A liberal grass-roots network that helped fuel Howard Dean’s run for president is crackling back to life to fight California Gov. Arnold Schwarzenegger’s ballot-initiative drive, the San Francisco Chronicle reports.

California for Democracy, the state arm of a national group that raised millions of dollars for Mr. Dean over the Internet, is planning a high-tech campaign targeting the Republican governor.

The group’s re-emergence came as a committee closely aligned with Mr. Schwarzenegger began running TV advertisements Monday urging voters to seek signature-gatherers and sign up.

But volunteers from California for Democracy hope to frustrate those efforts. They plan to use the Web and mobile technology to keep roughly 9,000 supporters abreast of the whereabouts of signature-gatherers for Schwarzenegger ballot initiatives. Organizers say volunteers then will head to those locations to distribute the group’s leaflets denouncing the planned special election, which opponents say will cost as much as $70 million.

Still in denial

Dan Rather is going out denying any liberal bias and with a CBS News bio segment dismissing any such contention,” the Media Research Center’s Brent Baker writes at www.mediaresearch.org.

“In a Sunday Philadelphia Inquirer profile, Rather attributed the liberal-bias charge to how he’s ‘a passionate’ and ‘aggressively independent reporter’ and ‘when you handle hot material, you’re going to catch flak.’

“In a CBS ‘Sunday Morning’ review of Rather’s career, Lee Cowan declared that as for the liberal label applied to Rather: ‘Those who know him best say Dan never played just one side of the fence.’ Cowan also ridiculously praised Rather for taking ‘responsibility’ for memogate.”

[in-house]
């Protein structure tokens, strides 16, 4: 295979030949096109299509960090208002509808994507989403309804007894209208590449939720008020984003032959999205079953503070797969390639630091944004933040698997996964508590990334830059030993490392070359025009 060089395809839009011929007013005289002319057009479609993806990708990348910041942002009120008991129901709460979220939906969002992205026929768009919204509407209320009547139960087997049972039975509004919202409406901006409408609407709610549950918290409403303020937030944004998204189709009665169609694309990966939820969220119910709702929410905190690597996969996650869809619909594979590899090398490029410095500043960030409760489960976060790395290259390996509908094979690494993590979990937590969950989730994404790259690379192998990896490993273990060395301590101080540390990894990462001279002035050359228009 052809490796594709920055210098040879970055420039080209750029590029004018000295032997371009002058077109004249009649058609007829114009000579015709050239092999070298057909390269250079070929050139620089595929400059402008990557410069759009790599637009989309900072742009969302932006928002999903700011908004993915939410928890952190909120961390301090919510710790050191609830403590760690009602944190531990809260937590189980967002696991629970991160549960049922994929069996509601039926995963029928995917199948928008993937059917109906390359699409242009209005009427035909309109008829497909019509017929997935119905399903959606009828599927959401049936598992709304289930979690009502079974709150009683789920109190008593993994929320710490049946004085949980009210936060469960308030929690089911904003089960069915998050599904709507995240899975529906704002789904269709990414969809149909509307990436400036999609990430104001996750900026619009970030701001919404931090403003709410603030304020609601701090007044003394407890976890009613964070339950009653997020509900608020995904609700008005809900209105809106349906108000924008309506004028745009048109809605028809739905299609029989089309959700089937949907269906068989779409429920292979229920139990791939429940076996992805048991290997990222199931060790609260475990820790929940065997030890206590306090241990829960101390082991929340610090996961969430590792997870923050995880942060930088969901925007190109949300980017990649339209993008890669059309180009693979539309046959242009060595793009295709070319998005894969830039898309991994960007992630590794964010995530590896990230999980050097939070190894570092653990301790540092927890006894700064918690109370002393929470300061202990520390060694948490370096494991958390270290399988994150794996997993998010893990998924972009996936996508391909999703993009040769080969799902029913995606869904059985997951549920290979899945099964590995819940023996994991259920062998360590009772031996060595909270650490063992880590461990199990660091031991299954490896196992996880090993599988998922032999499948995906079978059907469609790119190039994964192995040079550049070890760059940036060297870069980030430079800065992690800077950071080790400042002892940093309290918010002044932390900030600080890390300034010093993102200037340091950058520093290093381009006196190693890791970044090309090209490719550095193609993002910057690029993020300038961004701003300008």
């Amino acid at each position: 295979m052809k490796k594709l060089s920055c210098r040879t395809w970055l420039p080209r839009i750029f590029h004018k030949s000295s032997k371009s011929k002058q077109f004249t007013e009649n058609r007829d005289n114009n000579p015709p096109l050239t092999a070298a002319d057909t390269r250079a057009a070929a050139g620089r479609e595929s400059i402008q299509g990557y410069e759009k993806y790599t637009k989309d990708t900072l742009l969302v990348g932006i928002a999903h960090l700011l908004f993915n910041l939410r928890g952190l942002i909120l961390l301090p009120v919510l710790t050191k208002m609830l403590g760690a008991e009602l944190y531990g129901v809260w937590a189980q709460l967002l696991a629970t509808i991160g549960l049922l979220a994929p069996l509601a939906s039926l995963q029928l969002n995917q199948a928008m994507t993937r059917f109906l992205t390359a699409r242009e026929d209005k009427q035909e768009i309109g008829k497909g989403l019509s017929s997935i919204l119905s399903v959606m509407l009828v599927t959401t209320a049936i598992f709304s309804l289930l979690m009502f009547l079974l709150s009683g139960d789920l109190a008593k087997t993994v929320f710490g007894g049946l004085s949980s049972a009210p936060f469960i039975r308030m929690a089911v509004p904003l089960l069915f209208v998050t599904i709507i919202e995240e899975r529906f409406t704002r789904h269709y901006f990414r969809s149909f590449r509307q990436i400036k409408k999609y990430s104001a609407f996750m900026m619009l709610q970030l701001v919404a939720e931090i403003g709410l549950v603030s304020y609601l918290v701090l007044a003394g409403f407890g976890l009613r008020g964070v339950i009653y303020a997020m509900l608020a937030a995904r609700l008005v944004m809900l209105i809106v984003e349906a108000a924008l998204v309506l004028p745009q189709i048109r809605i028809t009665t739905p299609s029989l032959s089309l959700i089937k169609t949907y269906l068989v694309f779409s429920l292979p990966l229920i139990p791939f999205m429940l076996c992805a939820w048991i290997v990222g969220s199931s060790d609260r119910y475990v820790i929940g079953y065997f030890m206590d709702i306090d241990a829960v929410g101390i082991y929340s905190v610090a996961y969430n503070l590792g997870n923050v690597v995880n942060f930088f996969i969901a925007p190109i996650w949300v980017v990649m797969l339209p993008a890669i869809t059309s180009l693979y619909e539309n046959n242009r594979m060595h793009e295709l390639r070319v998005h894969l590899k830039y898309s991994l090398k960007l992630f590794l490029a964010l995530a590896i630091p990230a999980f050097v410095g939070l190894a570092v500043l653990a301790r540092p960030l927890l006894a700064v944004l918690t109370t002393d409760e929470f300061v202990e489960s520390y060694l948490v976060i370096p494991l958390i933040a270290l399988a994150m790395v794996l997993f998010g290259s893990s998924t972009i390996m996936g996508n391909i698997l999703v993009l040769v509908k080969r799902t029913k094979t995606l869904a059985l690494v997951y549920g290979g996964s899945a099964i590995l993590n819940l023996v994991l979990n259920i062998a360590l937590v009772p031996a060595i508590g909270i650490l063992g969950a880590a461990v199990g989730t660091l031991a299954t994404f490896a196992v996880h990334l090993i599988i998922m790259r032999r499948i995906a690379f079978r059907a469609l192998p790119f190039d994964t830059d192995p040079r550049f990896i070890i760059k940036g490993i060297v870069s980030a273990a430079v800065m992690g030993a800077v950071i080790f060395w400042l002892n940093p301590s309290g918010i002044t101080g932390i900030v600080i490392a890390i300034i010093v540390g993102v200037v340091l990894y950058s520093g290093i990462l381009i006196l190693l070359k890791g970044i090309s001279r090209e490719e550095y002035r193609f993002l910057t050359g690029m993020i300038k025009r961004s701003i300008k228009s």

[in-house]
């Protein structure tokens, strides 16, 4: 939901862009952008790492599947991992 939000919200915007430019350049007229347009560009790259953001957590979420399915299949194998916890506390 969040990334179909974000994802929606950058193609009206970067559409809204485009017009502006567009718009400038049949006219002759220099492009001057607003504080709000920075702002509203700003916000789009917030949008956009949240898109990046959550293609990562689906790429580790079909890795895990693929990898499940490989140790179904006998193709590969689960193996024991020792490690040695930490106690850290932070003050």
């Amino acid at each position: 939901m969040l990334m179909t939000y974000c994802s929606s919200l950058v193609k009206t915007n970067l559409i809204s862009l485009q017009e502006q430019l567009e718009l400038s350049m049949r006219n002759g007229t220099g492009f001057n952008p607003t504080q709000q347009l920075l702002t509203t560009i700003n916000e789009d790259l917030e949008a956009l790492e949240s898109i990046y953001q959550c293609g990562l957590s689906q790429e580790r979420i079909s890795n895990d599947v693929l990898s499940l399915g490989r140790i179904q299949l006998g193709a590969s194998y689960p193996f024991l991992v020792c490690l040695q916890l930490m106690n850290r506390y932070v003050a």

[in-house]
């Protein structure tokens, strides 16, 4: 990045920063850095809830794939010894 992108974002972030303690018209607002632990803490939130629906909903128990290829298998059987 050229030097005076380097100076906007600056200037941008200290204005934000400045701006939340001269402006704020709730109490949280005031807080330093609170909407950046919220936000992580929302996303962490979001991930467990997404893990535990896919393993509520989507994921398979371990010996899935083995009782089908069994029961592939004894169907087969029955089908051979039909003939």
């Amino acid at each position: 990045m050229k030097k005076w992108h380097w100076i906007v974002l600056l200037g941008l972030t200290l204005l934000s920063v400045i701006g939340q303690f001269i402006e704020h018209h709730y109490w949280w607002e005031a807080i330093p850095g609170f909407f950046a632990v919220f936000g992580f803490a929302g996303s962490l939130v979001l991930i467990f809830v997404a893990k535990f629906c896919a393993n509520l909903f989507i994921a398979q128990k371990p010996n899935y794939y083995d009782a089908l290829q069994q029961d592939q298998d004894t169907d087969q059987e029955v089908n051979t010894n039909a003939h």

Terri’s law’

The fight over the life of Terri Schiavo has found its way to Capitol Hill, with two Florida Republicans introducing bills that would protect the brain-damaged woman, Cox News Service reports.

Sen. Mel Martinez filed a bill late Monday that would extend federal habeas corpus rights to incapacitated patients in cases, such as Mrs. Schiavo’s, where there is dispute over patient wishes and state courts have ordered the removal of medical care, food and water.

Rep. Dave Weldon, a practicing physician, filed the same bill in the House yesterday.

Those habeas rights would let a federal court review whether state courts had followed proper “due process” procedures. A state circuit judge ruled Feb. 26 that Michael Schiavo can order the removal of his wife’s feeding tube March 18.

The bill, to be known as “Terri’s Law,” won the immediate backing of the National Right to Life Committee, which urged its supporters to contact members of Congress.

Teresa’s suspicions

Teresa Heinz Kerry is openly skeptical about results from November’s election, especially in places where optical scanners were used to record votes, Matt Drudge reports at www.drudgereport.com, citing remarks in the Seattle Post-Intelligencer.

“Two brothers own 80 percent of the machines used in the United States,” Mrs. Kerry told the newspaper. She identified both as “hard-right” Republicans. She argued that it is “very easy to hack into the mother machines.”

Mrs. Kerry did not offer any specific evidence that votes on the machines were altered.

“We in the United States are not a banana republic,” Mrs. Kerry said during a fund-raiser in Seattle, adding: “I fear for ‘06.”

Greg Pierce can be reached at 202/636-3285 or [email protected] Washington times.com